So not only is the PSC irrelevant and the BDS campaign a failure, any attempt by the PSC to make itself more important will require them to end their delegitimisation and significantly water down their BDS campaign.

Monday, 30 January 2012

The Failure and Futility of BDS

As part of my very short series of reasons not to worry about the PSC I explain how the BDS campaign has been a failure and is now completely futile.

The BDS campaign in the UK is more than ten years old now. According to the UK Foreign Office, Israeli exports to the Britain have grown every year in that period except during the first couple of years when Israel's economy faltered and again in 2009 for similar reasons. In 2010 it was worth just under £1.5bn representing a little over 4% of Israel's exports.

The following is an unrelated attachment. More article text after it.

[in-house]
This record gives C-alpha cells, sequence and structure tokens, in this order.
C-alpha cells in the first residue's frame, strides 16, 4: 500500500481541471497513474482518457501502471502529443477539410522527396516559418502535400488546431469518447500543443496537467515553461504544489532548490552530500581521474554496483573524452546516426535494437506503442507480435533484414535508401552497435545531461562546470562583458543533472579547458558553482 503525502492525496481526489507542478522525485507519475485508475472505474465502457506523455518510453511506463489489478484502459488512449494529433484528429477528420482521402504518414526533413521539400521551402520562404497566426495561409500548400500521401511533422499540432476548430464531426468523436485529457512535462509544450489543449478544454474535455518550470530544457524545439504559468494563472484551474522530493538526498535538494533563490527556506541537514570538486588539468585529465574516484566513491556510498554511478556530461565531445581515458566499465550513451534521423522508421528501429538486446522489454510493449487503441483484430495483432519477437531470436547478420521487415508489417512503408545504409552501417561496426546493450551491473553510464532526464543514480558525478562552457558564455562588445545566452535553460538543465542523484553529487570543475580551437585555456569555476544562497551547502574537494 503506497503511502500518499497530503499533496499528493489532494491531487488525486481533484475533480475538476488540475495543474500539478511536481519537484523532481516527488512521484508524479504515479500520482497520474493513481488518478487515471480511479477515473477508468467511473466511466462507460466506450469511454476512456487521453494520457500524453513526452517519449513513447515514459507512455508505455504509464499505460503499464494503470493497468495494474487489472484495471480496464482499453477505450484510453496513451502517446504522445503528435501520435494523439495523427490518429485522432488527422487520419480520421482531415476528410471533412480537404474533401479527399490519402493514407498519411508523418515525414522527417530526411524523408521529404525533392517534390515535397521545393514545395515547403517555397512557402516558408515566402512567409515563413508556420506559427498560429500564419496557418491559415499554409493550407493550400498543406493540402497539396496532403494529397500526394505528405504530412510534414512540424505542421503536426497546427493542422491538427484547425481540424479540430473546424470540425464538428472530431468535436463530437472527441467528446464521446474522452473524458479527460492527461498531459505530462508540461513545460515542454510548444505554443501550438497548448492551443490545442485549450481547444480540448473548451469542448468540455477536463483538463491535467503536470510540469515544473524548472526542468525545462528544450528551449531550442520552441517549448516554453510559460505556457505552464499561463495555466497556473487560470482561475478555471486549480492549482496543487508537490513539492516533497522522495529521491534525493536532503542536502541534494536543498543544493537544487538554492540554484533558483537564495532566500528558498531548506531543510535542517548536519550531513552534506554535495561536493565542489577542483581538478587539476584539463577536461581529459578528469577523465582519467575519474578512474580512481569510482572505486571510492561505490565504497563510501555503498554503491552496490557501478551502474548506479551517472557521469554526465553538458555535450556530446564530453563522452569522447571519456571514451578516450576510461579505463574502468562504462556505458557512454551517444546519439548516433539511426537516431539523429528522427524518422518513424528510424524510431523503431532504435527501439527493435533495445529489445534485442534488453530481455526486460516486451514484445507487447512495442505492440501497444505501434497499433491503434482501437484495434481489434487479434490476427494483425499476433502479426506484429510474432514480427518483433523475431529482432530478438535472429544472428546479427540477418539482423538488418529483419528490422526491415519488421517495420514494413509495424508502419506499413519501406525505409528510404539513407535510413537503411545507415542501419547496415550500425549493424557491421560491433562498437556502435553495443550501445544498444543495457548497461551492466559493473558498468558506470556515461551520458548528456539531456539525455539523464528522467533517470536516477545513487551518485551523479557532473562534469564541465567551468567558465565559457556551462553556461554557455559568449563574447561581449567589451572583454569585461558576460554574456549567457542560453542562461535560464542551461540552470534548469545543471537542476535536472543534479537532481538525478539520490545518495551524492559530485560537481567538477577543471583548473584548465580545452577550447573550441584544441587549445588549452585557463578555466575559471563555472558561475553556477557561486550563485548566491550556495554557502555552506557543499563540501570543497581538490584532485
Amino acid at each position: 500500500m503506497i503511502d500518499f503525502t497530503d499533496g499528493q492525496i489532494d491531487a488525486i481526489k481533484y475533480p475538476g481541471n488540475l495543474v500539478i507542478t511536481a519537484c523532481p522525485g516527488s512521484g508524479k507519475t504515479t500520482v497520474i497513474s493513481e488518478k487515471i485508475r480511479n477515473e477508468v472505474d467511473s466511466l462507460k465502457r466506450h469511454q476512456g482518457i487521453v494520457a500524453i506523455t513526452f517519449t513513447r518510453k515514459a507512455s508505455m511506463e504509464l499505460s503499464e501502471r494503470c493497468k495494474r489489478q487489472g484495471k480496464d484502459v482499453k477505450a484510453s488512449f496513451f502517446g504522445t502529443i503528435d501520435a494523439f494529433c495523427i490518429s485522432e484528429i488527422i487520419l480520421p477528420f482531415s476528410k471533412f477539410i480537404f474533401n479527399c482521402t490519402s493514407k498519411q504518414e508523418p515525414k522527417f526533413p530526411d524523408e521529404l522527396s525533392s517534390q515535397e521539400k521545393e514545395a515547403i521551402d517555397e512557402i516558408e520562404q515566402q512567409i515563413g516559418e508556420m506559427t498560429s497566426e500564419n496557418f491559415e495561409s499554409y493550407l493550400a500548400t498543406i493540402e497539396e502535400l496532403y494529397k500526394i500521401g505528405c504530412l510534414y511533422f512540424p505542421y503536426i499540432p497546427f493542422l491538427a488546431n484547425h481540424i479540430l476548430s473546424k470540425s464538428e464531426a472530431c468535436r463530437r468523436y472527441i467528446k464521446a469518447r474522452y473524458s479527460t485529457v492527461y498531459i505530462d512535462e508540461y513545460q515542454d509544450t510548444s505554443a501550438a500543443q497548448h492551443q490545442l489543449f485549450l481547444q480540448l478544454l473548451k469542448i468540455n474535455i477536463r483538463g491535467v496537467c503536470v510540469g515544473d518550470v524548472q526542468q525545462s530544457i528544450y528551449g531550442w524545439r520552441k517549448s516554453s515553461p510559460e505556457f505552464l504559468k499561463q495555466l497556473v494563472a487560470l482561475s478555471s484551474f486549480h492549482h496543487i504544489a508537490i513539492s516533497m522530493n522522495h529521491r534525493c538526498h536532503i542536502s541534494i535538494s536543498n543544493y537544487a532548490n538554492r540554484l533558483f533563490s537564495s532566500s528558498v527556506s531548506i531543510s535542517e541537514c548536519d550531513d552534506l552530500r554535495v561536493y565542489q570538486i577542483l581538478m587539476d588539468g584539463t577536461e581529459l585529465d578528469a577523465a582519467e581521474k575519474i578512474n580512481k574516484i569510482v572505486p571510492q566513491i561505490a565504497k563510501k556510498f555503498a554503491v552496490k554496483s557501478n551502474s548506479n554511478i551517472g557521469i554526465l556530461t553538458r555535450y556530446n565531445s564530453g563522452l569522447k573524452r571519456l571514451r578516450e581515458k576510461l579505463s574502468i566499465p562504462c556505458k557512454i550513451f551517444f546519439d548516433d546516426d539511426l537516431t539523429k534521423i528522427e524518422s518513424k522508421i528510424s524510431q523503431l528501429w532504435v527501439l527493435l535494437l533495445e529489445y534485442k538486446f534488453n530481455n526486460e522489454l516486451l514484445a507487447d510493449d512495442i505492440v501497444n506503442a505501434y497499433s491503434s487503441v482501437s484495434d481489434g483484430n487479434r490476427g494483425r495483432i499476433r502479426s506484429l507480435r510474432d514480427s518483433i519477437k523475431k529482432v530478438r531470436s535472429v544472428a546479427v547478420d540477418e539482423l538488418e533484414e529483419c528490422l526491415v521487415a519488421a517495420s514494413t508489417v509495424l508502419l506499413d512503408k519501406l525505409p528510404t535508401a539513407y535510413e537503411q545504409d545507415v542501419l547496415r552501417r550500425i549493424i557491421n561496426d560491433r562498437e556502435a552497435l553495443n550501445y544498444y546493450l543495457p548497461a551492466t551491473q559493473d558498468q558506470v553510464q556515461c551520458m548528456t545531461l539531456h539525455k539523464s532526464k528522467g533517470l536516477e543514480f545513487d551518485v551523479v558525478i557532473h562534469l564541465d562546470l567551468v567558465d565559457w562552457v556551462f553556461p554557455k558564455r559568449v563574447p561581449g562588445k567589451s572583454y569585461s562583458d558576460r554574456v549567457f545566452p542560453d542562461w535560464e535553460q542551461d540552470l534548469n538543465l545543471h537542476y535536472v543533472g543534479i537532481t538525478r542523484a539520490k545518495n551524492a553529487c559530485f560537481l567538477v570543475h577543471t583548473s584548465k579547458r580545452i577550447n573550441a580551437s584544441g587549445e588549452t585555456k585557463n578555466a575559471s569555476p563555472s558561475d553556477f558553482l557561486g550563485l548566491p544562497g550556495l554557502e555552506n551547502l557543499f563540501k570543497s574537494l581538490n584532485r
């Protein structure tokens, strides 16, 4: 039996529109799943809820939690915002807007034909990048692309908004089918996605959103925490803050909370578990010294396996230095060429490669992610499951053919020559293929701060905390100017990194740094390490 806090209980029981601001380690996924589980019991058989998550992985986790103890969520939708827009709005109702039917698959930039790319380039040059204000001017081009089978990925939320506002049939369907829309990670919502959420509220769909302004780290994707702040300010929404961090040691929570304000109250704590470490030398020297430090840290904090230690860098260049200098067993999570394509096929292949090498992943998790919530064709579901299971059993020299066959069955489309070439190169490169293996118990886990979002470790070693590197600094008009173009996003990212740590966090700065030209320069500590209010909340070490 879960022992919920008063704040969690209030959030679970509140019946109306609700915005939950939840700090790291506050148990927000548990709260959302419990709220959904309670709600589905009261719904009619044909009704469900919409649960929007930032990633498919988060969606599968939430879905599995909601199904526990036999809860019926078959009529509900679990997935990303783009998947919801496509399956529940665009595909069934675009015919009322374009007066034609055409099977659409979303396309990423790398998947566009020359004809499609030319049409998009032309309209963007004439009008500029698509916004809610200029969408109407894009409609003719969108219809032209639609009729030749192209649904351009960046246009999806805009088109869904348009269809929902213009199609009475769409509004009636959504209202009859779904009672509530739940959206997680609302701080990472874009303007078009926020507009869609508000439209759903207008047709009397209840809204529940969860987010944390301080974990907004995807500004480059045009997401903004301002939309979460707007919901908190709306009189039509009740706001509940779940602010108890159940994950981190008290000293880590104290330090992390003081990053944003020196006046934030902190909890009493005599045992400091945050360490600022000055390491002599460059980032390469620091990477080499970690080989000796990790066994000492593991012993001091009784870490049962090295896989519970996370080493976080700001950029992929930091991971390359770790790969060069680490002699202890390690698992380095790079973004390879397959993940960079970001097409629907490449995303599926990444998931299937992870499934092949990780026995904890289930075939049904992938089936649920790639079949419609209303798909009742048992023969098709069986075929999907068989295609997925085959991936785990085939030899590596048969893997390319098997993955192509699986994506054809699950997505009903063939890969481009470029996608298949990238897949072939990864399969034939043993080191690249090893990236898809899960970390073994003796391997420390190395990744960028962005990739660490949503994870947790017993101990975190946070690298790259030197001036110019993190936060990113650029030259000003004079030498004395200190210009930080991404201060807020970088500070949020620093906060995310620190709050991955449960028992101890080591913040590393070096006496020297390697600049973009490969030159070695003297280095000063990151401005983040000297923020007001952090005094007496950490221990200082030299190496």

The campaign certainly hasn't captured the imagination of the British public. The only times that I can recall it being discussed widely in the UK media was when the notion was being thoroughly lambasted from all quarters. It's true that some trade unions have called for or even demanded a boycott but it seems doubtful to me whether even those hundred or so delegates who voted for the motions actually intended to follow it. If the annual campaign against Israeli dates during Ramadan is anything to go by, the BDS supporters are struggling even to convince Muslims not to buy Israeli produce.

As the movement failed to work on the masses the PSC has changed tack, deciding to focus almost all of its energy on a completely futile campaign that is guaranteed to provide it with a never ending stream of "victories". This is the so-called Bin Veolia campaign.